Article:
Forensic Evidence from the Crash Site

Forensic evidence from the crash site can be used to help prove distracted driving in many cases as well. For example, if our investigator finds a drink cup or burger wrapper in the driver’s footwell, or if the driver’s phone appears to have been dropped during the crash, this could be useful for proving that the driver was distracted.

Testimony from Eyewitnesses

If any witnesses observed that the at-fault driver was distracted before or during the crash, their testimony could serve as key evidence in support of your claim as well. Drivers, passengers, and pedestrians can all serve as eyewitnesses in serious and fatal accident cases.

Footage of the Accident

If your (or your loved one’s) accident was caught on video, the footage of the accident could be the strongest evidence in support of your claim for just compensation. If the footage shows the driver using his or her phone, eating or drinking, or doing anything else besides focusing on the road ahead, the driver (and his or her insurer) may have no choice but to acknowledge what happened.

Social Media Posts

Social media posts can serve as evidence in distracted driving cases as well. If the at-fault driver admitted to causing the accident on Facebook, Instagram, or TikTok—or if any witnesses posted photos, videos, or comments about the crash—our lawyers can use these posts to help prove your legal rights.

Negligence Per Se in Texting-While-Driving Accidents

In cases involving texting-while-driving accidents, victims and their families can rely on the legal doctrine of “negligence per se.” While establishing a claim for negligence normally requires evidence that a driver’s mistake caused the victim’s injuries, when the doctrine of negligence per se applies, causation is presumed.

To constitute negligence per se, a driver’s mistake must violate Florida law. Fortunately, texting while driving has been illegal in Florida since 2019. As the Florida Department of Highway Safety and Motor Vehicles (FLHSMV) explains:

“Section 316.305, Florida Statutes allows law enforcement to stop motor vehicles and issue citations to motorists that are texting and driving. A person may not operate a motor vehicle while manually typing or entering multiple letters, numbers or symbols into a wireless communications device to text, email and instant message.”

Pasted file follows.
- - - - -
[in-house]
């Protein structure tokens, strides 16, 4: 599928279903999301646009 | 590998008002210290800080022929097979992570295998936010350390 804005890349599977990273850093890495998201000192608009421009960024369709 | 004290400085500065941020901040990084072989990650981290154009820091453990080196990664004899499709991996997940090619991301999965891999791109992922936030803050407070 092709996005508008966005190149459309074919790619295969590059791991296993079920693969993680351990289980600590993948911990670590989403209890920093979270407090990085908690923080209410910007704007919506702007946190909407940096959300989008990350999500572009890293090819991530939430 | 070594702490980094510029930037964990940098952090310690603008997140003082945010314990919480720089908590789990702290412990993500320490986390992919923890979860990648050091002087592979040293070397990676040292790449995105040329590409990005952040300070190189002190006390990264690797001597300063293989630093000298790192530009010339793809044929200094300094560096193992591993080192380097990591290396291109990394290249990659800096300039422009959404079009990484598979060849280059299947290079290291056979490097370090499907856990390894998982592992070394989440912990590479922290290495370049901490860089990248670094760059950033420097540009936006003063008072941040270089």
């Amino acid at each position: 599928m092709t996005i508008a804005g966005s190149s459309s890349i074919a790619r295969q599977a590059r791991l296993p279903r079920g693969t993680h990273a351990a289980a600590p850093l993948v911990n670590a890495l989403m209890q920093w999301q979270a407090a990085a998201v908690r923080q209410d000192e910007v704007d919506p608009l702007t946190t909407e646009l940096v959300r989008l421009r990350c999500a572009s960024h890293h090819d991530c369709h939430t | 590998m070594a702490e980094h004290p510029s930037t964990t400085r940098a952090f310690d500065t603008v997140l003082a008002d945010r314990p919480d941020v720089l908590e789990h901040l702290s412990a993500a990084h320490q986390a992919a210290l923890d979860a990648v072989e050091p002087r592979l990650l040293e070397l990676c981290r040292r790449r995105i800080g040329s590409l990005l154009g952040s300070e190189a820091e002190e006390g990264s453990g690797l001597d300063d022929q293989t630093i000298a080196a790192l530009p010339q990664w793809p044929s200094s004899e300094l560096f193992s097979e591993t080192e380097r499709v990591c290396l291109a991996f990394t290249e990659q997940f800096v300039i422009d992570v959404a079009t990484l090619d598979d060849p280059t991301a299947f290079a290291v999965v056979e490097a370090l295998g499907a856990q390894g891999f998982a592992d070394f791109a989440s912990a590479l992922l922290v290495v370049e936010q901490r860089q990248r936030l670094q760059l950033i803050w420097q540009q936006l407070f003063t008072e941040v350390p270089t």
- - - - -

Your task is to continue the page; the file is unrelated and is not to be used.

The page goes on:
Again, drivers’ cell phone records can be used to prove that they were texting at the time of a collision. If you have a claim against a texting driver, our lawyers can use the driver’s phone records to establish a claim based on negligence per se, and we can use our experience to fight for maximum compensation on your behalf.

Other Forms of Negligence in Distracted Driving Cases

Another important factor to keep in mind is that even if it isn’t possible to prove that the driver who hit you (or your loved one) was distracted, it may still be possible to prove another form of negligence. Distracted driving cases frequently involve speeding, tailgating, improper lane changes, red light violations, and other driving mistakes as well. All forms of negligence can entitle accident victims and their families to just compensation (and many driving mistakes constitute negligence per se)—so, regardless of whether there is evidence to prove distracted driving, it may still be possible to file a successful claim for just compensation.

Maximizing Your Chances of Recovering Just Compensation

If you have a claim for a distracted driving accident in Florida, there are some important steps you should try to take promptly in order to maximize your chances of recovering just compensation. Whether you were injured, your child or spouse was injured, or you are coping with the loss of a loved one, you should:

1. Preserve as Much Information as Possible
As soon as you can, you should write down everything you know about the accident. How did the accident happen? Why do you suspect the other driver was distracted? Were there any witnesses? Did the responding officer say anything noteworthy?
Along with taking detailed notes, you should also keep any evidence you have in your possession. If you have photos or videos from the crash site, keep all of them to share with your lawyer.

2. Make Sure the Insurance Companies Don’t Take Advantage of You
Any time you have a claim for an auto or truck accident, you need to be very careful to ensure that the insurance companies don’t take advantage of you. While you should report the accident to your insurer, you should also avoid saying anything that the insurance companies might be able to use to dispute liability. When in doubt, say “I don’t know.” Avoid making any assumptions, and let your lawyer do the majority of the talking.

3. Talk to a Lawyer Right Away
To ensure that your lawyer can collect as much evidence as possible, you should schedule an initial consultation right away. Recovering just compensation isn’t easy, and you will need an experienced lawyer on your side. At Silva & Silva, we provide free initial consultations for all auto and truck accident cases, and we do not charge any fees or costs unless we recover just compensation for our clients.

Discuss Your Distracted Driving Accident Claim with a Lawyer at Silva & Silva

Do you need to know more about filing a claim after a distracted driving accident in Florida? If so, we strongly encourage you to contact us right away. To speak with an experienced lawyer at Silva & Silva in confidence as soon as possible, call us at 305-445-0011 or request a free consultation online now.